I am working on an installation inspired by the wallpaper and fabric patterns of Arts and Crafts designer William Morris, especially his most famous work titled “The Strawberry Thief.” I will individually sculpt thousands of leaf, flower, fruit and bird forms, which will be connected into an interlocking three dimensional wallpaper pattern that will span over 100 square feet. The plant elements will be made of the same materials as my previous work: reclaimed wood from deconstructed homes, or ornate picture frames, rulers, decorative fruit, toys, and cooking utensils. No found object will be easily recognizable. The pieces in the center of this installation will be harmonious, but as your eye moves towards the edges and to the parts growing onto the adjacent wall and floor, the flora and fauna will become more wild and unusual in form and behavior. These elements will break from their patterned routines, craning towards the light coming from the open ceiling above. A bird might now turn its head to peer at the viewer, a provocative object held in its beak.
A monochromatic carpet will fill much of the floor space of the gallery, and it will be apparent that some of the vines coming from the main wall have been covered by this surface, similar to the black ground cloth we use to smother unruly growth on an urban plot of land. These vines have traveled beneath the surface, however, sprouting up in far corners again. Like the edges of the wall installation, these plants are slightly changed when they re-emerge. This not only is a nod to the long running themes in my own artwork, but also a nod to Morris, whose outspoken political views made him a controversial figure in his time.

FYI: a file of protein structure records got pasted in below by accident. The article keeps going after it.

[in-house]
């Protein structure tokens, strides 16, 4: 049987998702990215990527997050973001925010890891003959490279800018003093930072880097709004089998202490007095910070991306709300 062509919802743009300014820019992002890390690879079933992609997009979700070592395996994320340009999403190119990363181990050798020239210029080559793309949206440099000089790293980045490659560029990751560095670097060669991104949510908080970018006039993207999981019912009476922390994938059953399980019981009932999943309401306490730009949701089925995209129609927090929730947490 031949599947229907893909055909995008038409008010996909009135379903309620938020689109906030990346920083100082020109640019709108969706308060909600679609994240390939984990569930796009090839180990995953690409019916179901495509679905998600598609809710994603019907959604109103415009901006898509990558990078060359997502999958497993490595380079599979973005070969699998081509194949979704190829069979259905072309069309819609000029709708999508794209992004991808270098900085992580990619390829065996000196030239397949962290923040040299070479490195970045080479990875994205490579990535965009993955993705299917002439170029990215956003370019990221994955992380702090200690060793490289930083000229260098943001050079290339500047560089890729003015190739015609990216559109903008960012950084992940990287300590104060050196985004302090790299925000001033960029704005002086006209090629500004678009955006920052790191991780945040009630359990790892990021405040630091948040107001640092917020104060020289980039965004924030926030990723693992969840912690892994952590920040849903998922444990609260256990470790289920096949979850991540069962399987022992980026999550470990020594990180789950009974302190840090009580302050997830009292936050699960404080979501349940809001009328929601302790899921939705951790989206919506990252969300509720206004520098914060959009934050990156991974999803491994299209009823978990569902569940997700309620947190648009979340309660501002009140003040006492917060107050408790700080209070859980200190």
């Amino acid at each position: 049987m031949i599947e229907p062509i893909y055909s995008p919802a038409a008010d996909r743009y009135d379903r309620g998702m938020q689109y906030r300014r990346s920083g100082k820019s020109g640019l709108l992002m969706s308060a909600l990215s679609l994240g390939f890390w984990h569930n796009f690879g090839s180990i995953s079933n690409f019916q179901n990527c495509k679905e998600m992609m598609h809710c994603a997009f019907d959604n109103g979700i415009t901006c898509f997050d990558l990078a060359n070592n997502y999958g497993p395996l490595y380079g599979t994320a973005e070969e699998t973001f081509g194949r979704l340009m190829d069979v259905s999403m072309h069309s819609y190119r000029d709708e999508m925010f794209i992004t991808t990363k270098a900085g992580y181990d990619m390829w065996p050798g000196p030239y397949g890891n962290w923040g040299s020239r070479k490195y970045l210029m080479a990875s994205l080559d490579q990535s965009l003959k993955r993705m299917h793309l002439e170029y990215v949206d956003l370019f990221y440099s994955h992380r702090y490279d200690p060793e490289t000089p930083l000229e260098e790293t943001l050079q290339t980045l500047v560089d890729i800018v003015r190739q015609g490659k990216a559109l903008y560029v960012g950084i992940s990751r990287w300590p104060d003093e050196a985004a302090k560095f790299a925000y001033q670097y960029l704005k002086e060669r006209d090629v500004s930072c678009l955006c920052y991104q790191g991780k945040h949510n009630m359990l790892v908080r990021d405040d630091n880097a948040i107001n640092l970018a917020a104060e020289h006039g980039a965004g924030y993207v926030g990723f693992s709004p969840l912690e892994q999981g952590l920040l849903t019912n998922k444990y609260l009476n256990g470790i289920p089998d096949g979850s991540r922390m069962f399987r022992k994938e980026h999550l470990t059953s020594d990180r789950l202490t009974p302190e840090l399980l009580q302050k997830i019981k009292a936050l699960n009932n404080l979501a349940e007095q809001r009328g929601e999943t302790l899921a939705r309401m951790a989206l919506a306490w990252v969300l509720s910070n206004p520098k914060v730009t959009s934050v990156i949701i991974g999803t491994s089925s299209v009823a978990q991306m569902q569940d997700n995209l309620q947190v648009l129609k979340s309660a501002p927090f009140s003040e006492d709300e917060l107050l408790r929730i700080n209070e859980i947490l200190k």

One of Morris' most famous quotes is: “Have nothing in your houses which you do not know to be useful or believe to be beautiful.” As an homage to this concept, the components of this installation are actually wall-mounted brooches and tie-tacks. Eight pieces that extend from the wall to the floor are neckpieces.
Most of the funding levels for this project will reward Kickstarter backers with one or more brooches or necklaces from this installation. All work will be signed and numbered on the back, and then once the installation is installed in October, I'll post the images in an online flickr album and supporters can choose their piece(s) there. During the show's run, Kickstarter funders can choose which piece(s) they want, I will ask you for your top choice(s) with two backup choices. Then I will move down the list from the first supporter on down, fulfilling the earliest bidders from the top pledge tier first, and move down through the levels accordingly. I will ship them when the installation comes down in mid-November. There will be over 700 finished pieces in this installation, so there's a pretty good chance that everyone will get what they want. But if you're lurking in the shadows, you might think about getting your name on that wait list soon!
Please note that most of the work you see in this video is still unfinished. The brooch that you see coming off the wall and pinning to my sweater is an example of a finished piece. But never fear: I will update the page here with links to my blog, where I'm chronicling the creation of this complex project and will show finished pieces as they emerge. Visit my blog at www.hilarypfeifer.blogspot.com or see other projects from the past decade at my website www.hilarypfeifer.com
Thanks to the Regional Arts and Culture Council (www.racc.org) who offered a materials stipend and venue for this project. This will be my most intricate installation yet, so I will use Kickstarter funding to hire a team of professional jewelers and craftspeople to help me with the detailed construction work that this project requires.